Thursday, March 22, 2007

"Through Deaf Eyes," And Through My Own

Yesterday was one of those crazy days. My parents and sister came in from Michigan and my cousins came in from Maryland and Missouri. My brother and his family joined us for dinner. All of us are deaf or hard of hearing with the exception of a few. We had a great dinner of my mom's famous lasagna and Red Velvet cake aferwards.

After dinner, a friend of mine and another guy installed a new videophone system in my office. I am starting a new job and wanted to make sure that I had several videophone options to rely on. If you're not familiar with a videophone--it is a webcam that is hooked up to a tv or monitor and an interpreter shows up on the display. I use a phone to talk directly to the person I'm calling (or who is calling me) and the interpreter interprets/signs what is being said. The conversation is almost seamless for me with very little lag time.

When 9:15 p.m. rolled around, I suddenly realized that the PBS Special, "Through Deaf Eyes" had already started. My mom and one of my cousins joined me in watching the show. It was definitely an "eye opener" for them.

While watching the documentary, I found myself taking a few trips back in time. When I graduated from college (just yesterday, ahem!), I started a deaf senior citizens group and often spent time with older deaf persons who shared what their life was like while growing up. They shared stories of traveling great distances to see their friends, only to find out that no one was home. An older woman shared the same thing on the PBS show. When they showed the early TTYs,(early phones for deaf people), which were big Western Union teletype machines, I thought back to the calls I made on the last few teletype machines that were still working less than twenty years ago. Today, my TTY machine is collecting dust on my kitchen counter. I now use a captioned phone and video phone to make my phone calls.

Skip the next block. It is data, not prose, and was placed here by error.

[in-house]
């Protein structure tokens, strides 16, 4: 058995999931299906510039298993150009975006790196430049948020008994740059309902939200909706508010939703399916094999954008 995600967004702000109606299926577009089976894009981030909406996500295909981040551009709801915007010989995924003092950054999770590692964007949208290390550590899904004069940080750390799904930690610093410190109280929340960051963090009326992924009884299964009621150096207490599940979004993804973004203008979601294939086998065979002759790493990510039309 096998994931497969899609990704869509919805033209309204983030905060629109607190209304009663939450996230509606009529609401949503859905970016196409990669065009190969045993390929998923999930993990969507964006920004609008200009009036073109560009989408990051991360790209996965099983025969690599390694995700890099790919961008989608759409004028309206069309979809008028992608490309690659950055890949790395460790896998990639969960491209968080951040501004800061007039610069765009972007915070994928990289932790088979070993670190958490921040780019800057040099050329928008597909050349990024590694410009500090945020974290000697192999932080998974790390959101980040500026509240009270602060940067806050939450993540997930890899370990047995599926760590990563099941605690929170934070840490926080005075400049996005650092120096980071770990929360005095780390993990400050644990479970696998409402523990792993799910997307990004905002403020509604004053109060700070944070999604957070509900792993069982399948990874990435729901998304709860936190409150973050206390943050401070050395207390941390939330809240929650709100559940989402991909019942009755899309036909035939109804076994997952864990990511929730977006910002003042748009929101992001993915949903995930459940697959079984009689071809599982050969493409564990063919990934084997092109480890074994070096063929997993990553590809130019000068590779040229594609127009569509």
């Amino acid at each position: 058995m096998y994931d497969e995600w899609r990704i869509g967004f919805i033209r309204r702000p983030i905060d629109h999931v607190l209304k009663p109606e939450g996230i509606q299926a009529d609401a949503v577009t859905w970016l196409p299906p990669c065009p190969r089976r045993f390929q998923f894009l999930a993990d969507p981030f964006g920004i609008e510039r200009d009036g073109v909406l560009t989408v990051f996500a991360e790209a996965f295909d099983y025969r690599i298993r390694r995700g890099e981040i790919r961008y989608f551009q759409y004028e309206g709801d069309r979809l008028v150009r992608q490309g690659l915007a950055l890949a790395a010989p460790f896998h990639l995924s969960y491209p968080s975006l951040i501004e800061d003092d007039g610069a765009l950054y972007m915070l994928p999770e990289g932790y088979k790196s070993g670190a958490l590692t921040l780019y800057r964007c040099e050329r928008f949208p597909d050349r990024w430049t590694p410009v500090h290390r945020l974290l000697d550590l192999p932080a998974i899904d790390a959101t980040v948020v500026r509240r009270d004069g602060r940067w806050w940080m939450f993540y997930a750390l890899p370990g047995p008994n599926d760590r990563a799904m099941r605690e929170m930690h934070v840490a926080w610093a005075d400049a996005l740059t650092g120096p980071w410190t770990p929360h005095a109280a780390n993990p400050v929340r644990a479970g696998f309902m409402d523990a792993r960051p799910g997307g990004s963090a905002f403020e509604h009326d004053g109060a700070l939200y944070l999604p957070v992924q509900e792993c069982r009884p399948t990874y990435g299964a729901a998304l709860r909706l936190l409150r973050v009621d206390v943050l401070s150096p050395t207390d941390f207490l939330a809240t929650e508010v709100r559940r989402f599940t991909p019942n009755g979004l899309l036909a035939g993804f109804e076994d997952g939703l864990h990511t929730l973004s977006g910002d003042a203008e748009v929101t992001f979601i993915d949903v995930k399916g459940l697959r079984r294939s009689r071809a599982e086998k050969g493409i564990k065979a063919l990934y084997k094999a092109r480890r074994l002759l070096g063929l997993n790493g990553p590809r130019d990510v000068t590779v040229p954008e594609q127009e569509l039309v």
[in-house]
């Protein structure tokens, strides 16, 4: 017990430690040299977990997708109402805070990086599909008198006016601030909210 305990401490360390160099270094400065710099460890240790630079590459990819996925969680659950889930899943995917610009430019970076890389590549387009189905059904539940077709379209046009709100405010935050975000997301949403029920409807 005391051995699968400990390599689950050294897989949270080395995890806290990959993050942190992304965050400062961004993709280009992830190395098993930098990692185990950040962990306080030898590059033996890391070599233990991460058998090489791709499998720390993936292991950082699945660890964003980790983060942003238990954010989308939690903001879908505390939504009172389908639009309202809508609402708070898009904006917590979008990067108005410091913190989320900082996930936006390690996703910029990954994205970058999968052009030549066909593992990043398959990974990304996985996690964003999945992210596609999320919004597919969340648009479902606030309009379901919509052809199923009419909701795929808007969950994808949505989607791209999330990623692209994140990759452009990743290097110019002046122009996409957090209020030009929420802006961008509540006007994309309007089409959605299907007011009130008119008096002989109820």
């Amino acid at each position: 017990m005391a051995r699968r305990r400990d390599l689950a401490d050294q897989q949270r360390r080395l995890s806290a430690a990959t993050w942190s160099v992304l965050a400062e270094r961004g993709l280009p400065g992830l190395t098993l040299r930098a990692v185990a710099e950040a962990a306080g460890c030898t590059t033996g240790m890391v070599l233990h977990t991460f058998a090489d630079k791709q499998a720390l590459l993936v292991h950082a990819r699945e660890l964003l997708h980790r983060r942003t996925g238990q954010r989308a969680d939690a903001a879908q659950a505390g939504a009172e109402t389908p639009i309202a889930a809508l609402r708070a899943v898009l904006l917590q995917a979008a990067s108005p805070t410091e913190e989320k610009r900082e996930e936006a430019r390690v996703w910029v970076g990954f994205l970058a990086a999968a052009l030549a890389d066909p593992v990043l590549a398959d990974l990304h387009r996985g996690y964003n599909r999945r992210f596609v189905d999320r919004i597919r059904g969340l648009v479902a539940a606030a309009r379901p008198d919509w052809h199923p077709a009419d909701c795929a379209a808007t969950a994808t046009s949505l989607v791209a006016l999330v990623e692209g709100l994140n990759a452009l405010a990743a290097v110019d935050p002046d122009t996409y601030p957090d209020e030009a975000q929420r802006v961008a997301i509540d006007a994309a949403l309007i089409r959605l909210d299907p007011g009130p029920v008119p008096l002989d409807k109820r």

The documentary also featured the National Theatre of the Deaf and that took me back to my college years when I attended a show for the first time. I knew very little sign language back then and could not understand any of the theatrical American Sign Language that was flying across the stage. I remember leaving that play feeling quite lost and empty-- I was still dealing with becoming profoundly deaf and learning a new language. The same thing happened when a band called "Foxfire" performed-- I couldn't follow any of the music or the signing. I've since learned that for me to enjoy any musicals or plays with ASL, I have to turn off my hearing aid and immerse myself in the ASL. Otherwise, if I attend a concert, I obtain an interpreter who can interpret with an emphasis on English so I can match the sounds going in my ear.

I was happy to see the variety of communication modes on the show because there's truly a diverse population of deaf and hard of hearing persons. I was surprised however, not to see an interview with an adult or family using Cued Speech as several of the families that I know use this method of communication.

My cousin is heading home today and plans to enroll in an ASL class. I look forward to teaching her all the naughty words in sign.